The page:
Don’t Dismiss the Benefits of Group Projects
Benefits of Group Projects (Cont.) Develops communication skills
It is widely acknowledged that group or team projects are a staple of undergraduate and graduate software engineering courses. Such projects provide students with experiences that better prepare them for their careers, so teamwork is often required or strongly encouraged by accreditation agencies. While there are a multitude of educational benefits of group projects, they also pose considerable challenge in fairly and accurately discerning individual contribution for evaluation purposes. Issues, approaches, and best practices for evaluating individual contribution are presented from the perspectives of the University of Kentucky, University of Ottawa, University of Southern California, and others. The techniques utilized within a particular course generally are a mix of (1) the group mark is everybody's mark, (2) everybody reports what they personally did, (3) other group members report the relative contributions of other group members, (4) pop quizzes on project details, and (5) cross-validating with the results of individual work.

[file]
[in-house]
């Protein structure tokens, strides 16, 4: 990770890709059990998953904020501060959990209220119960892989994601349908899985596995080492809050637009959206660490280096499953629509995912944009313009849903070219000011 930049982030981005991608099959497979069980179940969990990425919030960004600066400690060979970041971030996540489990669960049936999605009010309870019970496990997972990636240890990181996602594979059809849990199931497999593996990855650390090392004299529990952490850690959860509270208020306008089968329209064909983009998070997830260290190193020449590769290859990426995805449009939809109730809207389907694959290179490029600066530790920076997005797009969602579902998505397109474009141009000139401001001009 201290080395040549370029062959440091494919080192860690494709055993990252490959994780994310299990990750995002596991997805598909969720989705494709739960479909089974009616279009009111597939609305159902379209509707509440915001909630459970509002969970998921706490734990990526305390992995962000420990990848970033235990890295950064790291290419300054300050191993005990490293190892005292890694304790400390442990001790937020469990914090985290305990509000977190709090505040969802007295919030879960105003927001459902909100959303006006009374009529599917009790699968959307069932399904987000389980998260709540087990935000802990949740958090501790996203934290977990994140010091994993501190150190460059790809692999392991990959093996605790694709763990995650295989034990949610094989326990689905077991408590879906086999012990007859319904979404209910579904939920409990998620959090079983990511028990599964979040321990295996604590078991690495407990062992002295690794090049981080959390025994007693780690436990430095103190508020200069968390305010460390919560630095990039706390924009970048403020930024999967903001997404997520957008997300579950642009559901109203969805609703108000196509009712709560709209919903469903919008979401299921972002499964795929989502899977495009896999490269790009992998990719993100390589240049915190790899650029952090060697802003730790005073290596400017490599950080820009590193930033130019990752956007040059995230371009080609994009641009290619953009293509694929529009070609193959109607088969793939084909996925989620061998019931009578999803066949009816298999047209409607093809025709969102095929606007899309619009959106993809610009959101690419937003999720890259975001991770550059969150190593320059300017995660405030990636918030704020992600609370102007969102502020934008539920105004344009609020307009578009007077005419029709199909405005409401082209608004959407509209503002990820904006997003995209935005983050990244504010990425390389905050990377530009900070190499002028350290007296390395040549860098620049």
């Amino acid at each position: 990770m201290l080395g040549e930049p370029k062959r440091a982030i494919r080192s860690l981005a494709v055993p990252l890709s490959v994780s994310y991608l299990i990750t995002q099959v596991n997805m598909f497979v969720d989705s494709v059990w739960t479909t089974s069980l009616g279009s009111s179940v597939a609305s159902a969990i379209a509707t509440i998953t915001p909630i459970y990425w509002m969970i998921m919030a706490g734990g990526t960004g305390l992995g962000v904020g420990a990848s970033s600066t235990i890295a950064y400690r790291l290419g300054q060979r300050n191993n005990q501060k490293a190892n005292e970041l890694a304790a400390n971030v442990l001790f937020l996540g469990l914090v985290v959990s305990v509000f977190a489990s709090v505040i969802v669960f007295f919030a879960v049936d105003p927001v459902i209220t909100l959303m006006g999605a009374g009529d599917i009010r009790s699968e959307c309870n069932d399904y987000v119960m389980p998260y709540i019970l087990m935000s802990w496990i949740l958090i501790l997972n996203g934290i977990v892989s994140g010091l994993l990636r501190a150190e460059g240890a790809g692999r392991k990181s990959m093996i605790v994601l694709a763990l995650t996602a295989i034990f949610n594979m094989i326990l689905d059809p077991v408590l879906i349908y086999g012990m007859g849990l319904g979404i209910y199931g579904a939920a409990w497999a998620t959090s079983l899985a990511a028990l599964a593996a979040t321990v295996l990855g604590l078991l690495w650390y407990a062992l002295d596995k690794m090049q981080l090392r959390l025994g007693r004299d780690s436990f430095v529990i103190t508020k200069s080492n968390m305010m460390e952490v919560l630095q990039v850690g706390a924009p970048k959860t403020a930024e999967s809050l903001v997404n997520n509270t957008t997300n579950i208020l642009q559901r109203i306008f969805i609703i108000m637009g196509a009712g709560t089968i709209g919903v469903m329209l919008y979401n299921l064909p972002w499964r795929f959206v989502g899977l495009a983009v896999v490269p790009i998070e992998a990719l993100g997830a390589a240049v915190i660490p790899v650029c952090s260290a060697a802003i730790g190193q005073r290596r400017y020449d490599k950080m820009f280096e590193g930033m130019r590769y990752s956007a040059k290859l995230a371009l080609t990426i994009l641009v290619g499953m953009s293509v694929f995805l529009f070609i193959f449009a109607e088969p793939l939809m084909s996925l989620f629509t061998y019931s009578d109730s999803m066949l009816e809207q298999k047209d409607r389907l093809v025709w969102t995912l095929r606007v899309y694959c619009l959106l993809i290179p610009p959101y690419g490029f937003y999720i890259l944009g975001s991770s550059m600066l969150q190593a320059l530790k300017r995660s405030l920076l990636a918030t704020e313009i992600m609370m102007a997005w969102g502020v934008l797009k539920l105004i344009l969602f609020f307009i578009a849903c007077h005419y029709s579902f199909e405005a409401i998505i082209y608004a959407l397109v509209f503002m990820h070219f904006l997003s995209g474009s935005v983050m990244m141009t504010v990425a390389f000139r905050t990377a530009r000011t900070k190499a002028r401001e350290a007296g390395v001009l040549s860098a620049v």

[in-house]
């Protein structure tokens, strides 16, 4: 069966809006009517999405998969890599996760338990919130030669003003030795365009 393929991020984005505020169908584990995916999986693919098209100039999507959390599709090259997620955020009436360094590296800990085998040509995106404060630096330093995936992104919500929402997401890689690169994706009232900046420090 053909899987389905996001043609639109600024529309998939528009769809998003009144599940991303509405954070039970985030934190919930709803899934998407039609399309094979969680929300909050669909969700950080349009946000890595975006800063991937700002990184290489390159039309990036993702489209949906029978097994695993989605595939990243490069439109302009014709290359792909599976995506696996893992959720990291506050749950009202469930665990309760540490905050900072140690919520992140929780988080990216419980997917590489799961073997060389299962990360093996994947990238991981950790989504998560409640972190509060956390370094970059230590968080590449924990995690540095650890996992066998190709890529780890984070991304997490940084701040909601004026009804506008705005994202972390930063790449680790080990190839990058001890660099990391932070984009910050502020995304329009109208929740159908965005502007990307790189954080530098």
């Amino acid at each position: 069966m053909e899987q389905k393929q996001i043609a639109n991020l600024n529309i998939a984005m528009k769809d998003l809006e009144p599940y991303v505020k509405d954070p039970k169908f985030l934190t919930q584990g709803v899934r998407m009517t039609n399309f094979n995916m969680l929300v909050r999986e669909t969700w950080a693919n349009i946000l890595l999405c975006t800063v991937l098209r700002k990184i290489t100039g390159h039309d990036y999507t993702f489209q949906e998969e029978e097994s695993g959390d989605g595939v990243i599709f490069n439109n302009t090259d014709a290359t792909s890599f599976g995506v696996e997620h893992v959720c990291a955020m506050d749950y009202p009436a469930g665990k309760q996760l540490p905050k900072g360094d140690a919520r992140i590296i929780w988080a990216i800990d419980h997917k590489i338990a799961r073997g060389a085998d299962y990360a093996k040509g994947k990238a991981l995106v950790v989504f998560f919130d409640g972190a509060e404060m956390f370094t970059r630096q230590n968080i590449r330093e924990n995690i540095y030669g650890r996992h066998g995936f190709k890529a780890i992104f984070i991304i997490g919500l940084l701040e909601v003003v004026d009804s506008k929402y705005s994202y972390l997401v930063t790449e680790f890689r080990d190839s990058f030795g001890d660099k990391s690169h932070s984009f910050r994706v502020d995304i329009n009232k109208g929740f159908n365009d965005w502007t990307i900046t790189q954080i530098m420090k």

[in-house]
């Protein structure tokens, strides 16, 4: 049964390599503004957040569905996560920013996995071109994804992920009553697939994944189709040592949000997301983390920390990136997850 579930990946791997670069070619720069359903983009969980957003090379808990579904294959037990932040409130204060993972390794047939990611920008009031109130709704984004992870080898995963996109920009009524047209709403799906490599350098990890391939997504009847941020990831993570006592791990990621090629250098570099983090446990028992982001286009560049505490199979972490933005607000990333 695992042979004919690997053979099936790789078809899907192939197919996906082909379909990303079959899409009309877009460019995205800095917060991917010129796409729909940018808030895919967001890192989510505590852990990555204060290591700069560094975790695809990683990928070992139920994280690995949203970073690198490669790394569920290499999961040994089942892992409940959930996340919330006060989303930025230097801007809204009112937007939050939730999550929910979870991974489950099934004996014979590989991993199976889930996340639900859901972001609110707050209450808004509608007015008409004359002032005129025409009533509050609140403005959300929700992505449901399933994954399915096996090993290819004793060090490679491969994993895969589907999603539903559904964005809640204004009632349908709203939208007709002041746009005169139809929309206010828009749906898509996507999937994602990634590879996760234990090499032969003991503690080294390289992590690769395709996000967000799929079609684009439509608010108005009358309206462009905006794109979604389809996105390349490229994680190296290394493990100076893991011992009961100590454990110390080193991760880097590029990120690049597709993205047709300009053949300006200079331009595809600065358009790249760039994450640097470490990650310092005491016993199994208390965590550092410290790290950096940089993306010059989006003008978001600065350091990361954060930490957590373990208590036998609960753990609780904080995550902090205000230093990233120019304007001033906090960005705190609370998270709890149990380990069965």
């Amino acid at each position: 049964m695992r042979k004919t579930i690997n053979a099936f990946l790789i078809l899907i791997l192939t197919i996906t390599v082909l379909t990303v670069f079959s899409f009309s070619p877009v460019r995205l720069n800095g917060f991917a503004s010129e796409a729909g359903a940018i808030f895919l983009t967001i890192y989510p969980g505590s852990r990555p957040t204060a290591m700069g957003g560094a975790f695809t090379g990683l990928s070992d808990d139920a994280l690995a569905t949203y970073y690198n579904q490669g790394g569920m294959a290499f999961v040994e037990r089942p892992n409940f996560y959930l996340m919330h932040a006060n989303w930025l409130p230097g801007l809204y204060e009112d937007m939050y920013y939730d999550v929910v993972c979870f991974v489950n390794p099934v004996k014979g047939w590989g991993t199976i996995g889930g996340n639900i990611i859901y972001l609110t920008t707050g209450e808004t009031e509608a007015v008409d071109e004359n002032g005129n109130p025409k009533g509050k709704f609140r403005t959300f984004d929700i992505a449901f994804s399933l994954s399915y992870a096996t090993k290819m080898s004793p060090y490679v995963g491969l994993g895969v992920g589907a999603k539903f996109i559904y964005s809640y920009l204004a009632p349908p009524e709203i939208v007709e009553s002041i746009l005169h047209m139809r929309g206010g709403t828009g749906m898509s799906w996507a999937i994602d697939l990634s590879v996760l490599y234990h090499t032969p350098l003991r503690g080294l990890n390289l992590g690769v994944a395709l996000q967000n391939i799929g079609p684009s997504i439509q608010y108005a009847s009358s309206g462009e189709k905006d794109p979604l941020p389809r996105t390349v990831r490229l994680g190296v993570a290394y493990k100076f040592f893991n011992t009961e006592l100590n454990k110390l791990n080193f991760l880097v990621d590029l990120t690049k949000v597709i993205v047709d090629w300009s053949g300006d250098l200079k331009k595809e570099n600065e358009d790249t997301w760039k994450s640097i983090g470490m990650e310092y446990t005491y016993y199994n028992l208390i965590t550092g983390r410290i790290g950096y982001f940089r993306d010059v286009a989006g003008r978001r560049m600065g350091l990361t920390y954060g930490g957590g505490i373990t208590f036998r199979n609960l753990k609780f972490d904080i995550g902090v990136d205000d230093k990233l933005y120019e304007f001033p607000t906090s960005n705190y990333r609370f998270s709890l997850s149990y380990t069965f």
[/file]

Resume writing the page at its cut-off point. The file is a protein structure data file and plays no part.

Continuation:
It is relatively easy to visualise the benefits of group projects
Group projects are often used in psychology courses to prepare students for future collaborative work. However, psychology alumni report that their education did not adequately prepare them for collaborative work. To better understand these perceptions, this study examined how instructor contributions (involvement and evaluation techniques) promote the benefits of group projects by positively influencing intragroup processes. In this study of current psychology majors, mediation analyses revealed an indirect effect of instructor involvement through goal orientation, as well as the direct effect of instructor evaluation techniques on perceptions of group projects. Moreover, instructor contributions positively predicted group cohesion, communication, goal orientation, and planning. Results suggest ways in which instructors can improve psychology majors’ collaborative experiences for experiential learning.